I don't know how you're reading this.
Maybe you've logged on to your desktop computer, or perhaps you're reading this daily blog on your handheld technical device, or even your phone.
If you're as old as me - which is not ancient, but old enough - you might remember a time when we had no computers, and phones were plugged into the wall in your house, office or a 'phone box' on the side of the road.
I think I first saw and used a computer, a very basic one, at work in the 1980s. It was stand alone, and not connected to any other computers. To share information I had to load the data onto a 'floppy disc' which could be inserted into another machine. There was no 'internet' and no fancy graphics. Just black and white, or green on the screen.
It wasn't long though, just a few years, when we had greater 'connectivity'. The World Wide Web was 'invented' in 1989 and by about 1993 it was something we used every day. Initially I could connect (rather slowly and with that distinctive 'dial in' sound) via my telephone line but eventually came what we now know as 'wifi'. What freedom! When it works.
As for a 'mobile' phone, my first was a rather large analogue device which had a cover I flipped open to get to the dialling numbers. It had an aerial I had to extend to get a connection. I think I could text on it and make calls, but nothing else. I'm talking about the early 1990s, so not that long ago in the greater scheme of things.
We've come a long way very quickly. No longer do we need to be 'plugged in' to connect to the world. Today I have a laptop and an I-pad, and an I-phone and I can do pretty much anything I want to on it, on the go, through wifi.
The idea of mobile phones goes right back to the early 20th century and many many people have been involved in the development of the technology down the years.
But I'm going to mention one man today who is synonymous with the development of the personal computer era.
His name was Steve Jobs, and he was born on this day - February 24th - in 1955.
Business magnate and guru, industrial designer, pioneer and innovator. He and Steve Wozniak, a former high school friend, set up Apple Inc in 1976. Under Jobs' leadership as chairman and chief executive, the company has become one of the leading firms, if not THE leading technology company in the world. Think that I-phone and the other tech I mentioned just a few moments ago.
I could say so much about Steve Jobs, but I won't. You can look him up on your I-phone or similar tech device to find out more.
There's no doubt that Steve Jobs inspired not just computer geeks and tech people during his time, but also those who wished to emulate his business acumen and determination to get things done. He was an unconventional character but he created an astonishing legacy which continues to inspire, even though the man himself is no longer with us.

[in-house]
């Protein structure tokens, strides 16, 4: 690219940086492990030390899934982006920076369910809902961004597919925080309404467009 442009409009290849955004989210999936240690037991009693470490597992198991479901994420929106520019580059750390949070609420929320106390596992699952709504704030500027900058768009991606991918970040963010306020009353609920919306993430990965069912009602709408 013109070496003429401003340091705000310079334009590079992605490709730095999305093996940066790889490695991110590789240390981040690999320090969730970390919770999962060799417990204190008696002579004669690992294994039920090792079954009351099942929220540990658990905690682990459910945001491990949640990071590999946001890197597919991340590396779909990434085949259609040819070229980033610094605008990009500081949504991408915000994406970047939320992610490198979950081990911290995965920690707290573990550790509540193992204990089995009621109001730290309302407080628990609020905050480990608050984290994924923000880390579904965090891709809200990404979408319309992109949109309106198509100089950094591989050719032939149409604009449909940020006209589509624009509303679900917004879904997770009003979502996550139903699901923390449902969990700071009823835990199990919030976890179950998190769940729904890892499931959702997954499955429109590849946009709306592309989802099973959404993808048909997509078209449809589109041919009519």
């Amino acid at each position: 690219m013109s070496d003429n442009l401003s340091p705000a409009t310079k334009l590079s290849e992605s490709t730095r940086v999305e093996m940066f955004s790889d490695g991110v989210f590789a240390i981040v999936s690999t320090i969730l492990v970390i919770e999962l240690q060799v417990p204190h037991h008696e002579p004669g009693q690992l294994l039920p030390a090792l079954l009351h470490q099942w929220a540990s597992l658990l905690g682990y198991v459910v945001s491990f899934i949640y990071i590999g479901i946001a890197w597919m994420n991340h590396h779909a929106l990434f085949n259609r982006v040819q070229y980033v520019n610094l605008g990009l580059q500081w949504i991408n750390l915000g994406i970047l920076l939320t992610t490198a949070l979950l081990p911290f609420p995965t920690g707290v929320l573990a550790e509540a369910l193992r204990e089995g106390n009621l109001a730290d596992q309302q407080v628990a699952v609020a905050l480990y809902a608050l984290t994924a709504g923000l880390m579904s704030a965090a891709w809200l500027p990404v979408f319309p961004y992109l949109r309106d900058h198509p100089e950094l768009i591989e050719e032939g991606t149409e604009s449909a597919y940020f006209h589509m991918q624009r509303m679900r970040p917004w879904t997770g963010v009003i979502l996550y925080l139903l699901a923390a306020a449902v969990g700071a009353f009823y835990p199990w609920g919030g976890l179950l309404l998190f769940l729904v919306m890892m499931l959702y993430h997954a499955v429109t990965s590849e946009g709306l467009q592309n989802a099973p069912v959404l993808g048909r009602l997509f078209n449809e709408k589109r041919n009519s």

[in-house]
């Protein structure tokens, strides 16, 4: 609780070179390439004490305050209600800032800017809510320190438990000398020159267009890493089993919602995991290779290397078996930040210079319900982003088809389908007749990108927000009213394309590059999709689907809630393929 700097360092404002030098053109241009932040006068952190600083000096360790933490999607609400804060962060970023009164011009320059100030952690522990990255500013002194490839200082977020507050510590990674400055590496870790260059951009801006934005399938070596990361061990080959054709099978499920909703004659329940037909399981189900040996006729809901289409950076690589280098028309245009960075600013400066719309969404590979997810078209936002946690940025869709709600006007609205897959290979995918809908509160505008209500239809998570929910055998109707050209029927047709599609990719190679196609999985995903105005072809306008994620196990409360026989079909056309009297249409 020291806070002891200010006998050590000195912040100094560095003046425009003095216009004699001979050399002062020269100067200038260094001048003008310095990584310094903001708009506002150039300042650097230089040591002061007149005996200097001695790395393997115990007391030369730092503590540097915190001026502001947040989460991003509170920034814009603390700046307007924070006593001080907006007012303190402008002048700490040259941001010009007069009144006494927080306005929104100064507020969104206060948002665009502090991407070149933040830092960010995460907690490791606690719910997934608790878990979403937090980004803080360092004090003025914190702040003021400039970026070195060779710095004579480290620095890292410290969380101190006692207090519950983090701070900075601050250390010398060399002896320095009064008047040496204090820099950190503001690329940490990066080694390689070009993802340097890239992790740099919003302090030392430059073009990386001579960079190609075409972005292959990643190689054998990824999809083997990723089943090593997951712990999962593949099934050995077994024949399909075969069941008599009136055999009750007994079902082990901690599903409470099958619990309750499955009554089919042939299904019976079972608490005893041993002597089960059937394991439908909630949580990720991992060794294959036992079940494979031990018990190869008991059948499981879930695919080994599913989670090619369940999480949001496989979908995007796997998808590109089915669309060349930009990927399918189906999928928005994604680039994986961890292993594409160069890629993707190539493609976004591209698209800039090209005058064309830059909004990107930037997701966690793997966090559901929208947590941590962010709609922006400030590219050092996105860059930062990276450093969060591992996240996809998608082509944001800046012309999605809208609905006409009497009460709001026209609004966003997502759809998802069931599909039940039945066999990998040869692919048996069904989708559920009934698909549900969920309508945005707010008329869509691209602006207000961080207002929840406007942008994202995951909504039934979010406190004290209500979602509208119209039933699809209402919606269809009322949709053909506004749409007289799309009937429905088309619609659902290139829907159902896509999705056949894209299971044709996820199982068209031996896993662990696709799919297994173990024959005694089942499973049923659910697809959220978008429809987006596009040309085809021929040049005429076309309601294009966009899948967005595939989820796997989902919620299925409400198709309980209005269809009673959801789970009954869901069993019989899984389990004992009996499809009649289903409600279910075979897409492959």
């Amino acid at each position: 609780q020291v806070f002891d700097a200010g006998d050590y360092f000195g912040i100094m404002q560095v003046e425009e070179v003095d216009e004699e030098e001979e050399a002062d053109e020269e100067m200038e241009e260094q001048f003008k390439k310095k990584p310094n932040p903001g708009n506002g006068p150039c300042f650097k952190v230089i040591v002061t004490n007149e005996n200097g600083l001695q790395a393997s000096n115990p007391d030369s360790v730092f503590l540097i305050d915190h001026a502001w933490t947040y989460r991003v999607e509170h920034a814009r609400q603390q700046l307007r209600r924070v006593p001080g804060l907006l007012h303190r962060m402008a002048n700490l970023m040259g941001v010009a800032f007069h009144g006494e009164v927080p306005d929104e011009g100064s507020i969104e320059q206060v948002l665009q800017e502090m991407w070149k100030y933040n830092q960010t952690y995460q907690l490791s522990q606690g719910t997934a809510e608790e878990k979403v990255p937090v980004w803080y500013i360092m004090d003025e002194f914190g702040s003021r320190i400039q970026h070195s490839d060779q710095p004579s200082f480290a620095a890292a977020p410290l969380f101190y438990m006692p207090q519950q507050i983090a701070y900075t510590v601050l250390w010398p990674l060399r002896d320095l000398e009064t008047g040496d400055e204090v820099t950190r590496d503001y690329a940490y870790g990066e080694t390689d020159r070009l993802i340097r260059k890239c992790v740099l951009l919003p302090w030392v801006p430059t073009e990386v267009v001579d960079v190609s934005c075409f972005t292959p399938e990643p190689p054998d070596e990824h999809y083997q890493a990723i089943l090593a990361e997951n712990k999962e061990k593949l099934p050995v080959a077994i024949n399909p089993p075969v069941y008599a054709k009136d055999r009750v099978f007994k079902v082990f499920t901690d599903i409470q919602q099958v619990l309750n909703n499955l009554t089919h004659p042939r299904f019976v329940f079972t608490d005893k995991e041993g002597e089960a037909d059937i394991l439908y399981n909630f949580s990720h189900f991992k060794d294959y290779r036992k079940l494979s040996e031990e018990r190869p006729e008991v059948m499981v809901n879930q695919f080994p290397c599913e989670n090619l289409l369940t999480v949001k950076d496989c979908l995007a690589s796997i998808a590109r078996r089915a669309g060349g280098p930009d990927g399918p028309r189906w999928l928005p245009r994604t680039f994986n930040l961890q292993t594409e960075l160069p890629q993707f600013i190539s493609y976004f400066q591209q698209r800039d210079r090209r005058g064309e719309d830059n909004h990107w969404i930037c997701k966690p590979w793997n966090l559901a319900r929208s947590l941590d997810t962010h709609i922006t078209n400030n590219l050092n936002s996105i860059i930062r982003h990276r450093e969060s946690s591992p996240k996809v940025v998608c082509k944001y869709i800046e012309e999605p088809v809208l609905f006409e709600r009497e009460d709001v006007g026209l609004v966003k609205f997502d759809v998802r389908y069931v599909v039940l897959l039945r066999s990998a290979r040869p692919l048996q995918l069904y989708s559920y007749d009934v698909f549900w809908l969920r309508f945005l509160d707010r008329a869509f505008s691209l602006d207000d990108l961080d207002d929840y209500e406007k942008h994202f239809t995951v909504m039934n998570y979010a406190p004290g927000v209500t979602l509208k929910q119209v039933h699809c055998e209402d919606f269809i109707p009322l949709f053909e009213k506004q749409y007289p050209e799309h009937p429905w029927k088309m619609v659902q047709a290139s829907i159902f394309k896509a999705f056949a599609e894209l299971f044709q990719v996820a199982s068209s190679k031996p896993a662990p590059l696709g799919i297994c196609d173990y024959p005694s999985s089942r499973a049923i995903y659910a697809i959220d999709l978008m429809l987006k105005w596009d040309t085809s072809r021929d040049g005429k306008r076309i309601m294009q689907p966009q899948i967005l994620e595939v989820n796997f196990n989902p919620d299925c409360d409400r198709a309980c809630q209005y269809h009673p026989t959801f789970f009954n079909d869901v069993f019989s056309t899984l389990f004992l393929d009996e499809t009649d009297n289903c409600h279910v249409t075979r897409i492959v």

And there's one quote which I found from Steve Jobs, which inspires me. It's part of a longer thought which I offer below, but it starts with this...
“Your time is limited, so don’t waste it living someone else’s life.”
This is so profound.
Many of us spend our lives trying to please others, and trying to be what others want us to be.
We do jobs that we have no passion for, because our family or our teachers, or our community want us to follow those paths. We believe things because we think if we stop believing we will upset the people around us, or those who taught us, or raised us. Even when it comes to relationships we maybe settle for less than we might, because the world tells us we need to be married, paired up, have children before we're a certain age. Even if we're with the wrong person. We tie ourselves into careers because they bring us money to buy the house, buy the clothes, have the holidays, live the life that 'everyone' lives.
And think about the celebrity culture.
So many people think if they look like, sound like, wear the same things as those they perceive to be 'successful' then they will successful too. But one of the reasons that the celebrity who we might try to emulate were successful in the first place is because they WERE at the start, different and distinct. Original. By copying them you are a poor facsimile, just a copy. Not original at all.
Take the example of music ... today's popular music. Listen to the charts and many of the successful downloads of tracks, and you may notice that many of them sound the same. That 'breathy' rather 'whiney' sound where the singers slur their words. Many of them, when they occasionally sing 'properly' without that affectation, have great voices. But they adopt this sound because others have made a success with it. But what the copycat musicians forget is that the original artist made it BECAUSE they sounded 'different. They were original.
Maybe if people had the courage to follow their OWN style, rather than just copying what they think will make them successful, they might actually get what they so long for. And if not, well at least they've been true to themselves.
I know I've been part of the system. I've been guilty of doing things, and making even important decisions in my life, because I thought it was 'expected of me'. I've stayed in jobs I dislike or am bored with because I don't want to let people down and to be seen to be walking away from 'a good situation'. I've missed opportunities because I haven't been brave enough to step outside the expectations I think others have of me. It's so complicated.
But the older I get, and the shorter the amount of time I know is left to me, the braver I become.
I'm not sure yet where this might lead me... but today, on this anniversary of Steve Jobs' birth, I take his thoughts on board and determine not to waste any more time living a life that is not mine.